In January 1812 the distinguished educationalist Mr. Joseph Lancaster was invited to Ennis by Sir Edward O'Brien to give a lecture on his system of education. In March 1813 a meeting of the Friends of the Lancastrian System of Education was held and it was resolved that the town of Ennis would benefit by an extensive school in a central situation, open to children of every religious denomination. Subscriptions of £250 were promised, a committee was formed and decided that the school should be located in a former theatre in Cook's Lane, Ennis. William Spence, the first headmaster, received £60 per annum. The school opened in November, 1814, but apparently closed in 1817. A controversial system of education was introduced in 1806 following the foundation of the London Hibernian Society. This was a notorious prosletysing society and many of these schools were set up throughout the county in the 1820's and 1830's. One of these schools was established in Cook's Lane, Ennis. This school was used as the meeting place of the Clare Auxiliary Bible Society and the Clare branch of the British Reformation Society, both prosletysing societies. Mr. Synge, the noted Dysart prosletyser was a member of both societies. Mr. Edward Synge a land agent was a religious fanatic who held the view that bible study should be the core of any school curriculum. He founded 3 schools, with the help of the London Hibernian society, at Dysart, Rath and Corofin. Fr. Murphy, the parish priest of Corofin, denounced Mr. Synge's schools as prosletysing centres. Tenants were threatened with eviction if their children were withdrawn from school. Fr. Murphy won the educational battle of Dysart when Dysart school house was burnt in 1826, Corofin school was burnt in 1829 and Rath school was closed. Mr. Synge left the district.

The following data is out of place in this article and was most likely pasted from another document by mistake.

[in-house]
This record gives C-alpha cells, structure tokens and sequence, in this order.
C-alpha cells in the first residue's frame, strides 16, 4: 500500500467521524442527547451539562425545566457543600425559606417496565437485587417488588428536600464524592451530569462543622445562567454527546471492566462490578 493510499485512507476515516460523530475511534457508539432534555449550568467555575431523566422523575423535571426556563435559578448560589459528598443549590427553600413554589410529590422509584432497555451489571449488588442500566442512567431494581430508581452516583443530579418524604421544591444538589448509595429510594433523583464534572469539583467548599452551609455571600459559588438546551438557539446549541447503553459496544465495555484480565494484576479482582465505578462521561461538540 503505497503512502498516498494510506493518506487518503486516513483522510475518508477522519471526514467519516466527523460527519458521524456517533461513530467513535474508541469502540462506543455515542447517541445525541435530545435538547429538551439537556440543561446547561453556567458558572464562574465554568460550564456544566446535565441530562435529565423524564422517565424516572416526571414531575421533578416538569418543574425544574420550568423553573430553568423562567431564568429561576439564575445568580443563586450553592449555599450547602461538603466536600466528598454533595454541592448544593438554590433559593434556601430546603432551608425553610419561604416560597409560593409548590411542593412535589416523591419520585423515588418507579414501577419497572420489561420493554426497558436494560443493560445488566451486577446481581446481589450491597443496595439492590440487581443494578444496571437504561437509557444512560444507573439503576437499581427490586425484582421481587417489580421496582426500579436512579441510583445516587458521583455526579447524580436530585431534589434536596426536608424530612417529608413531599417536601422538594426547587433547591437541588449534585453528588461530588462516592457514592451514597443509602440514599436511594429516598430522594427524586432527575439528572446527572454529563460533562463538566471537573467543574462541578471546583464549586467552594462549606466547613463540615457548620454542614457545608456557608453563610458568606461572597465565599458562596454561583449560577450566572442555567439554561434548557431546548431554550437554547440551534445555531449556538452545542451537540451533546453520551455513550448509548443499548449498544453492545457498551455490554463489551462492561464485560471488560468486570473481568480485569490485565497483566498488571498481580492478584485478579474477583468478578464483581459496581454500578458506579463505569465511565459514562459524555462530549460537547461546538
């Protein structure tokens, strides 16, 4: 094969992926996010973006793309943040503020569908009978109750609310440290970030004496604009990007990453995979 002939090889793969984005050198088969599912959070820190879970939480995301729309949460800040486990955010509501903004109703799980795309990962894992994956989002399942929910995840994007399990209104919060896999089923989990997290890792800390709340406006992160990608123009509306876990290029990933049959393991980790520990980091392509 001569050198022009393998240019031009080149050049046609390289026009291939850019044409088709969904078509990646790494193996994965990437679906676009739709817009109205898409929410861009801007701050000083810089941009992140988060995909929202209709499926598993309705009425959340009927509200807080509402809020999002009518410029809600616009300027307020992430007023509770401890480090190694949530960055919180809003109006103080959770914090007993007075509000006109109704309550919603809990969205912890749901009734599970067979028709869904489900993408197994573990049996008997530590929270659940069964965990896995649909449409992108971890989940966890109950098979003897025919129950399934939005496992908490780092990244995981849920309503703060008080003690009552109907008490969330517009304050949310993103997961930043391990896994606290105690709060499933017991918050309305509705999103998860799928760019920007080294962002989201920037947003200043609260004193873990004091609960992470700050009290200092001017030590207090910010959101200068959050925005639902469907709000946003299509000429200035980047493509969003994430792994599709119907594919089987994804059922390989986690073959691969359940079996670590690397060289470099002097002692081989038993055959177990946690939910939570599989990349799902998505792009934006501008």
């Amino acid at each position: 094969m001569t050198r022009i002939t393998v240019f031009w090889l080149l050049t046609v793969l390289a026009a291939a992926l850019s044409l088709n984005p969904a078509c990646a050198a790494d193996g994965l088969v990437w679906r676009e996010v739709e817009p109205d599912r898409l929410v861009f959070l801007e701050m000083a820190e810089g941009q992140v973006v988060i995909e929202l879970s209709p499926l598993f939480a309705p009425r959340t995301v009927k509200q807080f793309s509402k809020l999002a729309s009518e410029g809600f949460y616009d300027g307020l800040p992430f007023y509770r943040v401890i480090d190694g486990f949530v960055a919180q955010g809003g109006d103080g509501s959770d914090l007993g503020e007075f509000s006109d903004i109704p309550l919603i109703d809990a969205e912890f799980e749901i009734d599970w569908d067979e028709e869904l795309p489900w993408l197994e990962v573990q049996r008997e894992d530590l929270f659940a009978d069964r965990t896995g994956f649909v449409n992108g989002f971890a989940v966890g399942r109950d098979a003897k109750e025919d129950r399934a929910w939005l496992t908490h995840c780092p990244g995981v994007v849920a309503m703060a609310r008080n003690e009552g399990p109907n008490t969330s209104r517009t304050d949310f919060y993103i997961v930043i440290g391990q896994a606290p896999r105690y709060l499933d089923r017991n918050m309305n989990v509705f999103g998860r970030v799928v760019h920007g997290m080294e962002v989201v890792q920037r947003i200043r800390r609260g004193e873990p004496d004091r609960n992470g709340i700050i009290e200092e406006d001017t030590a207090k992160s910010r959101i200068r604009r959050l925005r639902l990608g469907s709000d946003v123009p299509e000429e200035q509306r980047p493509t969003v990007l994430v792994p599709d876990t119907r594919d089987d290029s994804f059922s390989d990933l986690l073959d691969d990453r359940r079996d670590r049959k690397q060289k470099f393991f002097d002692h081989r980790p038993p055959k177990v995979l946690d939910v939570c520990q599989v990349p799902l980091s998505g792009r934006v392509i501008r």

Other notorious prosletysers were the Keane brothers, Marcus and Henry, of Beech Park Ennis. Acting on behalf of the Irish Church Missions, they established bible schools at Doonaha, Kilballyowen and Kiltrellig during the years 1850-'52. Fr. Meehan, the local parish priest, stoutly resisted these schools and he set up free Catholic schools in opposition to them. Fr. Meehan was reputed to have put a curse on anyone who dared attend the bible schools. Faced with this formidable priest, few children attended Keanes' schools. In still other schools of the 1820's and 1830's, evangelical societies such as the Kildare Place Society and the Baptist Society where the Bible was read without comment. These types of schools were located in many of the larger towns of Clare e.g. Ennis, Kilrush, Clare Castle, Newmarket, Ennistymon, Mountshannon, and Sixmilebridge. The Catholic clergy were naturally suspicious of these 'bible' schools too, and so Catholic schools were usually set up in opposition. They were often located in Catholic chapels.